In collaboration with the World Population Foundation, IHEU has launched a joint campaign against the horror of child marriage, a practice all-too prevalent in many parts of the world, and likely to affect over 100 million girls within the next ten years. The following statement, based on a review article by Diana Brown, was submitted to the UN Human Rights Council on behalf of IHEU and the World Population Foundation on 27 February 2006.
Child Marriage: A Violation of Human Rights
Child marriage is a violation of human rights. WPF and IHEU therefore urge all governments to end child marriage: a practice in which the parents of a child arrange a marriage with another child or an adult. In most cases young girls get married off to significantly older men when they are still children. Child marriages must be viewed within a context of force and coercion, involving pressure and emotional blackmail, and children that lack the choice or capacity to give their full consent. Child marriage must therefore always be considered forced marriage because valid consent is absent – and often considered unnecessary. Child marriage is common practice in Niger, Chad, Mali, Bangladesh, Guinea, Burkina Faso, Central African Republic, Mozambique, Nepal, Uganda and Cameroon, where over 50% of girls are married by the age of 18. More than 30% of girls are married by the age of 18 in another eighteen countries, mostly in Asia and Africa . Poverty, protection of girls, fear of loss of virginity before marriage and related family honour, and the provision of stability during unstable social periods are suggested as significant factors in determining a girl’s risk of becoming married as a child . Statistics show that child marriage is most common among the poorest groups in society .
Physical, social and psychological consequences of child marriage
Young girls who get married will most likely be forced into having sexual intercourse with their, usually much older, husbands. This has severe negative health consequences as the girl is often not psychologically, physically and sexually mature. Child brides are likely to become pregnant at an early age and there is a strong correlation between the age of a mother and maternal mortality and morbidity. Girls aged l0-14 are five times more likely to die in pregnancy or childbirth than women aged 20-24 and girls aged 15-19 are twice as likely to die . The body of a young girl is not yet ready for pregnancy and childbirth, which leads to complications such as obstructed labour and obstetric fistula. Obstetric fistula can also be caused by the early sexual relations associated with child marriage, which take place sometimes even before menarche. Good prenatal care reduces the risk of childbirth complications, but in many instances, due to their limited autonomy or freedom of movement, young wives have no access to health services, which aggravates the risks of maternal complications and mortality for pregnant adolescents. Because young girls are not ready for the responsibilities and roles of being a wife, sexual partner and a mother, child marriage has a serious negative impact on their psychological well-being and personal development.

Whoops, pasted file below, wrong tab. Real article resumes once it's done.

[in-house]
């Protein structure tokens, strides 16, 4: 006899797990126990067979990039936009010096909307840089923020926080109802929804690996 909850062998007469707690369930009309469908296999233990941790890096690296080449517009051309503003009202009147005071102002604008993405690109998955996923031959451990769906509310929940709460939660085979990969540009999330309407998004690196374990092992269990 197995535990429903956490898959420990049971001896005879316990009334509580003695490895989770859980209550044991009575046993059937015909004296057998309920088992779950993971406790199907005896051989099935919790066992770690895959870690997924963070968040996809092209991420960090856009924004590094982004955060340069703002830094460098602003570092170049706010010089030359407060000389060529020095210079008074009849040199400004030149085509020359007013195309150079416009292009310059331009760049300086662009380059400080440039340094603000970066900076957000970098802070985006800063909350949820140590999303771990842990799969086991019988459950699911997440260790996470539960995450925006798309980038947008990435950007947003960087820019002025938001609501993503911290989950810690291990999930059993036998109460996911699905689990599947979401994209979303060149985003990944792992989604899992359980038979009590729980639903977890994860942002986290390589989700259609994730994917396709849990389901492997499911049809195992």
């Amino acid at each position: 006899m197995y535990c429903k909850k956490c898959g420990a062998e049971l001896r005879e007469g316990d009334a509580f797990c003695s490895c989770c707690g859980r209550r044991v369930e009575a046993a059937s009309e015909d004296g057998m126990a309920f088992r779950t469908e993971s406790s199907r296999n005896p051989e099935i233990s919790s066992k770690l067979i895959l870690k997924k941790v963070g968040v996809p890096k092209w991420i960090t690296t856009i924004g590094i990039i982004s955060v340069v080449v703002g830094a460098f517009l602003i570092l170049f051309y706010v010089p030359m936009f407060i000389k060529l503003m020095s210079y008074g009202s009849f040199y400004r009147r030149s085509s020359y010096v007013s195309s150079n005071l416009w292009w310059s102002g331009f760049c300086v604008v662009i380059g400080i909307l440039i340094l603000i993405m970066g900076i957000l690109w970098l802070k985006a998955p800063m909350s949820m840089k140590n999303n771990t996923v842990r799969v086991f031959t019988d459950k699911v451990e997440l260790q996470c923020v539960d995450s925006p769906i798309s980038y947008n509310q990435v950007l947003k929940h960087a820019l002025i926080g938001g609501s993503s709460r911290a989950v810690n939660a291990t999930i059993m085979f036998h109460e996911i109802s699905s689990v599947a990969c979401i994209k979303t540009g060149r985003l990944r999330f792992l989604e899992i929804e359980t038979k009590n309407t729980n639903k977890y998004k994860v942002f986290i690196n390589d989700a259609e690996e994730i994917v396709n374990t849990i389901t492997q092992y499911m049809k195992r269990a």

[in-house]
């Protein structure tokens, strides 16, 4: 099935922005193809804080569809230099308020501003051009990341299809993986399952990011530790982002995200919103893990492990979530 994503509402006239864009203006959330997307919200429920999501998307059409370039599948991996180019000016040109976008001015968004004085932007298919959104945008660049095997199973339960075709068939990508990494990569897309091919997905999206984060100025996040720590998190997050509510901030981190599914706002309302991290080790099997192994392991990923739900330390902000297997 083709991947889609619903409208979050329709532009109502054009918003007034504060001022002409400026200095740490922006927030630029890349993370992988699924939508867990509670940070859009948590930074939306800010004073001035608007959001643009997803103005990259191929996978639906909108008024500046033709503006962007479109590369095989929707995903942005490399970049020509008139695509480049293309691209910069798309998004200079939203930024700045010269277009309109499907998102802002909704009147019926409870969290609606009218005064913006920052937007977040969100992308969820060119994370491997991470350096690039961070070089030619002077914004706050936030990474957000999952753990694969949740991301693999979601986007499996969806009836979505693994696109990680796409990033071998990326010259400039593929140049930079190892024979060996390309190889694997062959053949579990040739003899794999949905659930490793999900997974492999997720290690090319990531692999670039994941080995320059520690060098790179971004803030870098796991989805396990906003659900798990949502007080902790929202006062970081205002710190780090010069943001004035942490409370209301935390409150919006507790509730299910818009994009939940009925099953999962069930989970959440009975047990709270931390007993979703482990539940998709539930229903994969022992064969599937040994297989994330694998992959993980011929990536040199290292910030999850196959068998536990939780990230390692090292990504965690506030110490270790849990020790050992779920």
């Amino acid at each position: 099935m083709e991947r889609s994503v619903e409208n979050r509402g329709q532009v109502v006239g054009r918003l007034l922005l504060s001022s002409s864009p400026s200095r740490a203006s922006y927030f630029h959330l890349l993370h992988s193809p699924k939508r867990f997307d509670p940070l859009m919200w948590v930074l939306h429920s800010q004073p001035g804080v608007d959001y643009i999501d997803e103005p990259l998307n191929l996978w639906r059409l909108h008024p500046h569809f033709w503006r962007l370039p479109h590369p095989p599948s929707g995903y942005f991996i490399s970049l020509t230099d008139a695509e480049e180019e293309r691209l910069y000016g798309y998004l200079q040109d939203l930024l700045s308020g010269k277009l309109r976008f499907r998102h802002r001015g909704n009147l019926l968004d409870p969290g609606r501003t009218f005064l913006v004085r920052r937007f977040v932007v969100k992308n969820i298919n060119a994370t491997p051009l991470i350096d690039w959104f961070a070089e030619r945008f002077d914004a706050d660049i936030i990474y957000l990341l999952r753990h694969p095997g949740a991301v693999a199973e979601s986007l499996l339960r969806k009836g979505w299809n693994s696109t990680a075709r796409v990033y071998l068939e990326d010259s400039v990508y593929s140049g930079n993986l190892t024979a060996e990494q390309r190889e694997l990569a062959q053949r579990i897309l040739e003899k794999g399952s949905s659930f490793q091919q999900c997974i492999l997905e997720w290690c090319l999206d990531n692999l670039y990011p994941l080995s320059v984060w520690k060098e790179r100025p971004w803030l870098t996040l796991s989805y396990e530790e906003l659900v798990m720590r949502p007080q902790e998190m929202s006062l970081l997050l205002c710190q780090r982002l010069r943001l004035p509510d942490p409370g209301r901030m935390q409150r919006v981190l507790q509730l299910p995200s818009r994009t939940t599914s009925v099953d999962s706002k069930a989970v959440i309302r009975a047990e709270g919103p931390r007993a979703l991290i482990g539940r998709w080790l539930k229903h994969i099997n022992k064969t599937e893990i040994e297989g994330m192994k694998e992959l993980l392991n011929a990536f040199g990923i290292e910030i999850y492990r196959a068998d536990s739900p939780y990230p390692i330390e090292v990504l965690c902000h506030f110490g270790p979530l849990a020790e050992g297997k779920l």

On top of pregnancy-related complications, young married girls are also at high risk of contracting HIV/AIDS. Girls are disproportionately affected by HIV/AIDS as compared to boys due to physical and social factors. Young married girls are even at higher risk because their older husbands may already be infected in previous sexual relationships. Furthermore, the age difference between the girl and the husband and her low economic status make it almost impossible for the girl to negotiate safe sex or demand fidelity.
Girls and women who are married younger, especially when married as children, are more likely to experience domestic violence and to believe that it is justified for a man to beat his wife. In addition, child brides are least likely to take action against this abuse . Domestic violence seriously endangers the physical and mental health of women and girls and can even put their lives at risk.